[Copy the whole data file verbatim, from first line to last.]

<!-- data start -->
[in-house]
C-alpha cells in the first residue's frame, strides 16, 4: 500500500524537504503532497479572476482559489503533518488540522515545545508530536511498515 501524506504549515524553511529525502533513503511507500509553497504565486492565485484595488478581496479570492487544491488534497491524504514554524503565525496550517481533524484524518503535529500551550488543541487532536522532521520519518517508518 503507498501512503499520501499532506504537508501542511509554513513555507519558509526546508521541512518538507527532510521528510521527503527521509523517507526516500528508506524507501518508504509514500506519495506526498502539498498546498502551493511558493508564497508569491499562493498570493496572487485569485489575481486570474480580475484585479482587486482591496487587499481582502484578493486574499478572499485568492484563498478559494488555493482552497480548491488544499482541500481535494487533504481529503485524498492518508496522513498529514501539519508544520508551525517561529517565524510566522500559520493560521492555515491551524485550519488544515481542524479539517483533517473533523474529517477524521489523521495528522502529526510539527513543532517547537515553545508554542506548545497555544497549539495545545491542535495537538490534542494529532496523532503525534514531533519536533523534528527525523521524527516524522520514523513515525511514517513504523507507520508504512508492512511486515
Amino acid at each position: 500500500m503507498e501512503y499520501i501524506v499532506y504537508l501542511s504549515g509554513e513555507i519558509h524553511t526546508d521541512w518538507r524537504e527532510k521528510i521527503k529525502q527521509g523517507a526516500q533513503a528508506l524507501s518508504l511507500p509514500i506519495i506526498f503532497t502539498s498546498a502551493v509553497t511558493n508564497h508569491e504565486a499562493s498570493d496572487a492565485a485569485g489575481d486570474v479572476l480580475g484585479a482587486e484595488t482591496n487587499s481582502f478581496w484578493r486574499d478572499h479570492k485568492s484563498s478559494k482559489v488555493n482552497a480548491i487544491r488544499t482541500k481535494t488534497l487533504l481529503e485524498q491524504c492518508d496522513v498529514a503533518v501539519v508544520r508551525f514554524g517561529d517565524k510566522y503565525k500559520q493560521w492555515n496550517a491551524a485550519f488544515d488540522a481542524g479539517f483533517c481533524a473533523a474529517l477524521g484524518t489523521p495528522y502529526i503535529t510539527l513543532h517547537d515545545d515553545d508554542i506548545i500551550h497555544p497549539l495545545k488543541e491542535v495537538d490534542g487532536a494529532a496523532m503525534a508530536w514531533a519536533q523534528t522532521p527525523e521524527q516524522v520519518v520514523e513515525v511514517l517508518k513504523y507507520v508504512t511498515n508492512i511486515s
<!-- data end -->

[in-house]
C-alpha cells in the first residue's frame, strides 16, 4: 500500500524537504503532497479572476482559489503533518488540522515545545508530536511498515 501524506504549515524553511529525502533513503511507500509553497504565486492565485484595488478581496479570492487544491488534497491524504514554524503565525496550517481533524484524518503535529500551550488543541487532536522532521520519518517508518 503507498501512503499520501499532506504537508501542511509554513513555507519558509526546508521541512518538507527532510521528510521527503527521509523517507526516500528508506524507501518508504509514500506519495506526498502539498498546498502551493511558493508564497508569491499562493498570493496572487485569485489575481486570474480580475484585479482587486482591496487587499481582502484578493486574499478572499485568492484563498478559494488555493482552497480548491488544499482541500481535494487533504481529503485524498492518508496522513498529514501539519508544520508551525517561529517565524510566522500559520493560521492555515491551524485550519488544515481542524479539517483533517473533523474529517477524521489523521495528522502529526510539527513543532517547537515553545508554542506548545497555544497549539495545545491542535495537538490534542494529532496523532503525534514531533519536533523534528527525523521524527516524522520514523513515525511514517513504523507507520508504512508492512511486515
Amino acid at each position: 500500500m503507498e501512503y499520501i501524506v499532506y504537508l501542511s504549515g509554513e513555507i519558509h524553511t526546508d521541512w518538507r524537504e527532510k521528510i521527503k529525502q527521509g523517507a526516500q533513503a528508506l524507501s518508504l511507500p509514500i506519495i506526498f503532497t502539498s498546498a502551493v509553497t511558493n508564497h508569491e504565486a499562493s498570493d496572487a492565485a485569485g489575481d486570474v479572476l480580475g484585479a482587486e484595488t482591496n487587499s481582502f478581496w484578493r486574499d478572499h479570492k485568492s484563498s478559494k482559489v488555493n482552497a480548491i487544491r488544499t482541500k481535494t488534497l487533504l481529503e485524498q491524504c492518508d496522513v498529514a503533518v501539519v508544520r508551525f514554524g517561529d517565524k510566522y503565525k500559520q493560521w492555515n496550517a491551524a485550519f488544515d488540522a481542524g479539517f483533517c481533524a473533523a474529517l477524521g484524518t489523521p495528522y502529526i503535529t510539527l513543532h517547537d515545545d515553545d508554542i506548545i500551550h497555544p497549539l495545545k488543541e491542535v495537538d490534542g487532536a494529532a496523532m503525534a508530536w514531533a519536533q523534528t522532521p527525523e521524527q516524522v520519518v520514523e513515525v511514517l517508518k513504523y507507520v508504512t511498515n508492512i511486515s